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forrest noble
2010-Jul-16, 07:37 PM
Tommac,

As has been explained above, disc stars of spiral galaxies have been shown to be orbiting faster than GR permits. The outermost stars of our spiral galaxy orbit faster than a factor of 60 times what GR allows. Accordingly there would need to be roughly 15 times more matter orbiting outside the galaxy than what has been observed within the galaxy. There are primarily three choices which have been presented concerning an explanation for these observations. One is that General Relativity needs to be altered, the second is that baryonic matter of some sort or combination thereof exists in vast quantities outside spiral galaxies, and thirdly that a new type of yet-to-be-discovered matter makes up maybe 90% of all matter.

The idea of "dark matter" (matter that does not seem to radiate EM radiation) is certainly logical since there are many known possibilities. The problem with baryonic matter being one of those is that observations to date have not found any indications of the quantities needed . It also presently seems that there is no measurable magnetic influence of this dark matter so it would seemingly need to be an unknown type of neutral particle. Hence many believe there is a presently unknown particle field involved which they have dubbed dark matter. This is not a new idea.

The idea of a background particle field of some kind is about 2,400 years old which was collectively given the name aether as a hypothetical atmosphere of an unknown material. This was a major theory group with many versions of it in physics up until the last century. One of the problems with an omni-present aether theory of some sort being an explanation of dark matter is that accordingly much of the dark matter seems to be concentrated outside the plane of the galaxy and must progressively decrease its concentrations inward to explain observed orbital velocities. Matter of any known baryonic type would seemingly in time gravitate toward the galaxy's core. Such a distribution of matter that causes great gravitational influences on a galaxies periphery and at the same time does not seem to react to baryonic gravity, is thought to be a quandary by many. One possibility is that the vortex-like motion of a spiral galaxy could multiply dark matter's gravitational influence many fold by its inertial mass influences at the outside of the galaxy where the density of dark matter could remain relatively uniform throughout the galaxy as well as intergalactic space.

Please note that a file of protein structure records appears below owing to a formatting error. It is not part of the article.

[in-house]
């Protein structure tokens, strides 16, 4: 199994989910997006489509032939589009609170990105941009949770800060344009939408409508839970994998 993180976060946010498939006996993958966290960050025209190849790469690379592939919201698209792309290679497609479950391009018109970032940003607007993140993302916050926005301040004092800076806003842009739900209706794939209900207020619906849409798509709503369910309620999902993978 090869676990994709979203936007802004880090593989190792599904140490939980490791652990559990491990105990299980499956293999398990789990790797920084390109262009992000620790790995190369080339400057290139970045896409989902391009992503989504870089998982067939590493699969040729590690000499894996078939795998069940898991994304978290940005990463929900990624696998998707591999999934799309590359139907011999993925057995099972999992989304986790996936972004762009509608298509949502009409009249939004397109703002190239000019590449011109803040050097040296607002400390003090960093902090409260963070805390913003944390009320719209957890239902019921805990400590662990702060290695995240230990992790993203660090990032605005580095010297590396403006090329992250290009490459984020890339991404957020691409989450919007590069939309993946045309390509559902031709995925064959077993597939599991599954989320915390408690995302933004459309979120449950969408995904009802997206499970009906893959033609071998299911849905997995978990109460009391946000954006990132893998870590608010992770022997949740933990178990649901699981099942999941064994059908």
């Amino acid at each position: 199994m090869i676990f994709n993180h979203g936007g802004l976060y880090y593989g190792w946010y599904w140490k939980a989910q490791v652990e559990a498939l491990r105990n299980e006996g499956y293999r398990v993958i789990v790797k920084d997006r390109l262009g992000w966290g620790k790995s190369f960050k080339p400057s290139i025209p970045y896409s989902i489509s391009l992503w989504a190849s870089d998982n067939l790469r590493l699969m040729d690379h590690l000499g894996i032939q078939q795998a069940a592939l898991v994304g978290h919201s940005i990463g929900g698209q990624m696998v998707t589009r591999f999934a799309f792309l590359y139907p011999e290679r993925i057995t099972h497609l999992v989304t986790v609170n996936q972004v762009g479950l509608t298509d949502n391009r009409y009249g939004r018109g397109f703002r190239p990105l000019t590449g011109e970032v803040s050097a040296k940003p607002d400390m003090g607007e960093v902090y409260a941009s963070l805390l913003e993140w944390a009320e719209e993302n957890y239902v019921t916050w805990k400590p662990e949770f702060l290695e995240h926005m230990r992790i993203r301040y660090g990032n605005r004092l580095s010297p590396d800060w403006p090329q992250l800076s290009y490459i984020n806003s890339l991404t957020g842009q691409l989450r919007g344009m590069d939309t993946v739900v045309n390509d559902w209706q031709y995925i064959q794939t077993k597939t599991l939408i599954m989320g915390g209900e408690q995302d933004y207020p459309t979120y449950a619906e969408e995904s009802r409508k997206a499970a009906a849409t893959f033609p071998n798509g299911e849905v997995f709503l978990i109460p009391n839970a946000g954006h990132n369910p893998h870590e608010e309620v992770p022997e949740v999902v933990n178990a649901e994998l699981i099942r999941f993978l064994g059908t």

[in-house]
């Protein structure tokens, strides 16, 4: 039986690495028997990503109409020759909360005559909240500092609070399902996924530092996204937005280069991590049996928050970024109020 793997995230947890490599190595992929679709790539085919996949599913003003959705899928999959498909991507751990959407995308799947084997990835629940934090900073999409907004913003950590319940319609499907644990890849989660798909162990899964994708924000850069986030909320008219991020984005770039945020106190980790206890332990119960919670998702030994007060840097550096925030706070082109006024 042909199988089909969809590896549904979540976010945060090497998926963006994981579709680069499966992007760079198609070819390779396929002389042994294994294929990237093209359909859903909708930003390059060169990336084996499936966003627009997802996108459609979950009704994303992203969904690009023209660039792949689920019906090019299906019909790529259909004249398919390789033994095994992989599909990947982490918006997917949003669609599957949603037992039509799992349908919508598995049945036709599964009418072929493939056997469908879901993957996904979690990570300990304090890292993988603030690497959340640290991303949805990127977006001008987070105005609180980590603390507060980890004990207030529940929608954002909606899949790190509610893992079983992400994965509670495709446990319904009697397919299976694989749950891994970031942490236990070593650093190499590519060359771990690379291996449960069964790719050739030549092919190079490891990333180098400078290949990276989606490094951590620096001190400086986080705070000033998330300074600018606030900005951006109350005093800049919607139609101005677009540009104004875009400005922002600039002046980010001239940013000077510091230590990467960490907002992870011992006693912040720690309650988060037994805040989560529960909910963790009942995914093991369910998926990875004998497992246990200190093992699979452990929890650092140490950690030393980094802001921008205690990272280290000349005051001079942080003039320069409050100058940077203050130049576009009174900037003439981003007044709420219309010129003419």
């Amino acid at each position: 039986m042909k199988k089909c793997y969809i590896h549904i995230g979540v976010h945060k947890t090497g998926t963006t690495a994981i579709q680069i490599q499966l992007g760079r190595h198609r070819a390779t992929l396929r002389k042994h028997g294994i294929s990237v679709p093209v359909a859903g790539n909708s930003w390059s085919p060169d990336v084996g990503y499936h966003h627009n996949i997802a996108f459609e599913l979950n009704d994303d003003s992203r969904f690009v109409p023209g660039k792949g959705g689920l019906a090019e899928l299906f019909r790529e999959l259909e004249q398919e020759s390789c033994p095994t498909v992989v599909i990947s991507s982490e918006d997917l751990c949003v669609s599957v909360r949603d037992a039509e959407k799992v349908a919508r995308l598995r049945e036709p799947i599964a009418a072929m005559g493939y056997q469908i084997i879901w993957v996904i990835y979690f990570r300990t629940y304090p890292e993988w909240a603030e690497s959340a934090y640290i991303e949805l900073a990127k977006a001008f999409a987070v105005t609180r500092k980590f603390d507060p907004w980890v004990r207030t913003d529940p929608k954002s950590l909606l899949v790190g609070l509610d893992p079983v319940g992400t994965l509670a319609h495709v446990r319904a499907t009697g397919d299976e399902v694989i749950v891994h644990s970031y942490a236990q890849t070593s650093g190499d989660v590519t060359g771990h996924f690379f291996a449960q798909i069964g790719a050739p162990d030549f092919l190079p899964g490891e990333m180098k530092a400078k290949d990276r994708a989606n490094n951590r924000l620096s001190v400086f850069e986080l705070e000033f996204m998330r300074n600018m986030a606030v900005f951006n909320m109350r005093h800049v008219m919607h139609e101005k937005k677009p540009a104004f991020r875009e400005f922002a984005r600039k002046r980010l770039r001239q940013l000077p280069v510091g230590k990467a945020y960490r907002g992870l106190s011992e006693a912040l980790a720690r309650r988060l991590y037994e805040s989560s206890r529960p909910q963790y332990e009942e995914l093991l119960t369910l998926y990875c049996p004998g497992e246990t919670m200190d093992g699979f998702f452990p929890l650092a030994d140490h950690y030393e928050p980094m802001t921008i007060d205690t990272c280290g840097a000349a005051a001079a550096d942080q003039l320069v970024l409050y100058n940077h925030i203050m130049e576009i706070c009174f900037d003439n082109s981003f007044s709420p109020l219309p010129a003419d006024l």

There are probably other possibilities one of which is that both GR needs to be revised and that dark matter of some kind is real. This is probably not discussed because the idea does not seem to be consistent with the principle that the simplest answer has a better chance of being correct than a more complicated one, all else being equal.

Cougar
2010-Jul-16, 07:48 PM
Accordingly there would need to be roughly 15 times more matter orbiting outside the galaxy than what is visible within the galaxy.

If it was just "outside" the disk of the galaxy, it would have no gravitational effect on anything in the disk of the galaxy. (See Newton's Principia (http://en.wikipedia.org/wiki/Philosophiae_Naturalis_Principia_Mathematica), page ___.) It must be throughout the disk of the galaxy, AND it apparently extends well beyond the edge of the disk. But it must be interior to an orbit to gravitationally affect that orbit. Some assumptions apply.

Cougar
2010-Jul-16, 08:01 PM
High resolution Milky Way dark matter halos simulated on NASA's Columbia and ORNL's Jaguar supercomputers. (http://www.ucolick.org/~diemand/vl/images.html)

Grey
2010-Jul-16, 09:54 PM
One of the problems with an omni-present aether theory of some sort being an explanation of dark matter is that accordingly much of the dark matter seems to be concentrated outside the plane of the galaxy and must progressively decrease its concentrations inward to explain observed orbital velocities. Matter of any known baryonic type would seemingly in time gravitate toward the galaxy's core. Such a distribution of matter that causes great gravitational influences on a galaxies periphery and at the same time does not seem to react to baryonic gravity, is thought to be a quandary by many.This is not correct. The distribution of dark matter needed to account for the roughly flat rotation curves seen in galaxies* turns out to be pretty much spherical, with a mass distribution that falls off like the inverse square of the distance from the center. Conveniently, it also turns out that if you do some basic kinematic analysis on a collection of particles that are gravitationally bound, but don't otherwise interact much, an inverse square mass distribution is exactly what you end up with. So that means that if there are some hypothetical particles that interact only through gravity (and maybe the weak force), it is reasonable for them to behave in a manner that would account for what we see.